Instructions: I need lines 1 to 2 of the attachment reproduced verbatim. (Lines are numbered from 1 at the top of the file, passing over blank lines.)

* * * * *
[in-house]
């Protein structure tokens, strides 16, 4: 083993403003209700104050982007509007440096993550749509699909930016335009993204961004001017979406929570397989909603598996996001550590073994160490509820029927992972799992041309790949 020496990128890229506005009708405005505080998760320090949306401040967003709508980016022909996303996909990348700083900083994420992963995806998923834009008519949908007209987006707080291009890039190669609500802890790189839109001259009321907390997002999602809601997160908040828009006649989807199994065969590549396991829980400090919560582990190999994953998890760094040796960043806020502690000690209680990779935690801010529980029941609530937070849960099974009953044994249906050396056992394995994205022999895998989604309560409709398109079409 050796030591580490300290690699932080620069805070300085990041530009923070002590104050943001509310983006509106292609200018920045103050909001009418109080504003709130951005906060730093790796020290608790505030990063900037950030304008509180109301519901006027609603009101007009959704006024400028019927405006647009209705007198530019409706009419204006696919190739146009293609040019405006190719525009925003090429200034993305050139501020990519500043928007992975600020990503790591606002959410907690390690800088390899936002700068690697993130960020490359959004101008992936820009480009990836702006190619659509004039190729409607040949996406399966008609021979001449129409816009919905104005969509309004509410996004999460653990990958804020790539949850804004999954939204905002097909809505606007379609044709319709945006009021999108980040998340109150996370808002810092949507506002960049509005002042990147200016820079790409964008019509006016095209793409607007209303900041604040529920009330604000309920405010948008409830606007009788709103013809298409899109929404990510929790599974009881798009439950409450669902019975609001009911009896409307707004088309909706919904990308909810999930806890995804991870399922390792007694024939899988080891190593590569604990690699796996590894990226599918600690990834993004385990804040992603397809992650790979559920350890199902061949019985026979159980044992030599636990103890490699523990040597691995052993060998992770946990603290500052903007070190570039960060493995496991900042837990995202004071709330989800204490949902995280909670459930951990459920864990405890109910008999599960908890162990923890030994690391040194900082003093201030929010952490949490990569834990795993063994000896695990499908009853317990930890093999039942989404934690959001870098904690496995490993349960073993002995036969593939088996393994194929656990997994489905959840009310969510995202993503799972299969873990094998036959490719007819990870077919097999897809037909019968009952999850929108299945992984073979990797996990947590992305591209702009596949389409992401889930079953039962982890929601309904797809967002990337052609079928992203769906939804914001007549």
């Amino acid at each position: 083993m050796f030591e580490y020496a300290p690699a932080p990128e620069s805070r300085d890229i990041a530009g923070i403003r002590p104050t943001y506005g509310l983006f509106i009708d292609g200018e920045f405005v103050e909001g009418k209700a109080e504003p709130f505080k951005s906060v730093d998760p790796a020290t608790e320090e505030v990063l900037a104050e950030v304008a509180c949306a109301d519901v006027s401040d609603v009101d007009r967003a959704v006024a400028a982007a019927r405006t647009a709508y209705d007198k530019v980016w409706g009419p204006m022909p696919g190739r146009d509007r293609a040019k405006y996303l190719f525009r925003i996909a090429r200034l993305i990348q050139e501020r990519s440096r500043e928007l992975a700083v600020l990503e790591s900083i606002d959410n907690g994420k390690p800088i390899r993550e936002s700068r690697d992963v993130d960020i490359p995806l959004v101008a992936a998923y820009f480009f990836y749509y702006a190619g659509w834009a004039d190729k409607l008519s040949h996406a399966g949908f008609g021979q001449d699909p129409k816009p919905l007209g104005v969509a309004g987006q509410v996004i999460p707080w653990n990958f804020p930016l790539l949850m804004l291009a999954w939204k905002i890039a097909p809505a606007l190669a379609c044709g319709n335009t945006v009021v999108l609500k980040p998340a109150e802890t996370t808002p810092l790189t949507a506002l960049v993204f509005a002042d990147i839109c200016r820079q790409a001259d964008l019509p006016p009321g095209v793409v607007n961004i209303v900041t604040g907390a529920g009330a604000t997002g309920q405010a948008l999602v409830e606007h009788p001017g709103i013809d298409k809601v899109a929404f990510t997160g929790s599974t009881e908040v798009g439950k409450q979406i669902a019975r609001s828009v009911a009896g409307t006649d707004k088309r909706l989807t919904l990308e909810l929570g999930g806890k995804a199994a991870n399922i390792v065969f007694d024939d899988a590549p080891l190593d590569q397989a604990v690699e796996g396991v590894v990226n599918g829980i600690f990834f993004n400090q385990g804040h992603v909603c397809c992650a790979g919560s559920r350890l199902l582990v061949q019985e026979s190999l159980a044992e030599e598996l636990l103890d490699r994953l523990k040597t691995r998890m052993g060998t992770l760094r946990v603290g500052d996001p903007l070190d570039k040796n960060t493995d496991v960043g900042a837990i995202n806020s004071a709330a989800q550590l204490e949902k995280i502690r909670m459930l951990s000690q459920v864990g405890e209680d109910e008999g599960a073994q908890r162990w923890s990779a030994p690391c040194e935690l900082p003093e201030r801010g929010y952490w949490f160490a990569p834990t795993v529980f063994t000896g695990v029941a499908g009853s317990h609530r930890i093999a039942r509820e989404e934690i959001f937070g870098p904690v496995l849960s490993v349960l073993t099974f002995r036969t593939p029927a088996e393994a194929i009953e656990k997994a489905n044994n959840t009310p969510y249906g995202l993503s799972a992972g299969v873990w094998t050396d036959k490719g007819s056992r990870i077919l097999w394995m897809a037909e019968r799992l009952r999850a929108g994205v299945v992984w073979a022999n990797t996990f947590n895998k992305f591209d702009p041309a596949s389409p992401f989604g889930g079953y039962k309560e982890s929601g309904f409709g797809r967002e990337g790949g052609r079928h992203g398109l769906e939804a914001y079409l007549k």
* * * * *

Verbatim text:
[in-house]
């Protein structure tokens, strides 16, 4: 083993403003209700104050982007509007440096993550749509699909930016335009993204961004001017979406929570397989909603598996996001550590073994160490509820029927992972799992041309790949 020496990128890229506005009708405005505080998760320090949306401040967003709508980016022909996303996909990348700083900083994420992963995806998923834009008519949908007209987006707080291009890039190669609500802890790189839109001259009321907390997002999602809601997160908040828009006649989807199994065969590549396991829980400090919560582990190999994953998890760094040796960043806020502690000690209680990779935690801010529980029941609530937070849960099974009953044994249906050396056992394995994205022999895998989604309560409709398109079409 050796030591580490300290690699932080620069805070300085990041530009923070002590104050943001509310983006509106292609200018920045103050909001009418109080504003709130951005906060730093790796020290608790505030990063900037950030304008509180109301519901006027609603009101007009959704006024400028019927405006647009209705007198530019409706009419204006696919190739146009293609040019405006190719525009925003090429200034993305050139501020990519500043928007992975600020990503790591606002959410907690390690800088390899936002700068690697993130960020490359959004101008992936820009480009990836702006190619659509004039190729409607040949996406399966008609021979001449129409816009919905104005969509309004509410996004999460653990990958804020790539949850804004999954939204905002097909809505606007379609044709319709945006009021999108980040998340109150996370808002810092949507506002960049509005002042990147200016820079790409964008019509006016095209793409607007209303900041604040529920009330604000309920405010948008409830606007009788709103013809298409899109929404990510929790599974009881798009439950409450669902019975609001009911009896409307707004088309909706919904990308909810999930806890995804991870399922390792007694024939899988080891190593590569604990690699796996590894990226599918600690990834993004385990804040992603397809992650790979559920350890199902061949019985026979159980044992030599636990103890490699523990040597691995052993060998992770946990603290500052903007070190570039960060493995496991900042837990995202004071709330989800204490949902995280909670459930951990459920864990405890109910008999599960908890162990923890030994690391040194900082003093201030929010952490949490990569834990795993063994000896695990499908009853317990930890093999039942989404934690959001870098904690496995490993349960073993002995036969593939088996393994194929656990997994489905959840009310969510995202993503799972299969873990094998036959490719007819990870077919097999897809037909019968009952999850929108299945992984073979990797996990947590992305591209702009596949389409992401889930079953039962982890929601309904797809967002990337052609079928992203769906939804914001007549």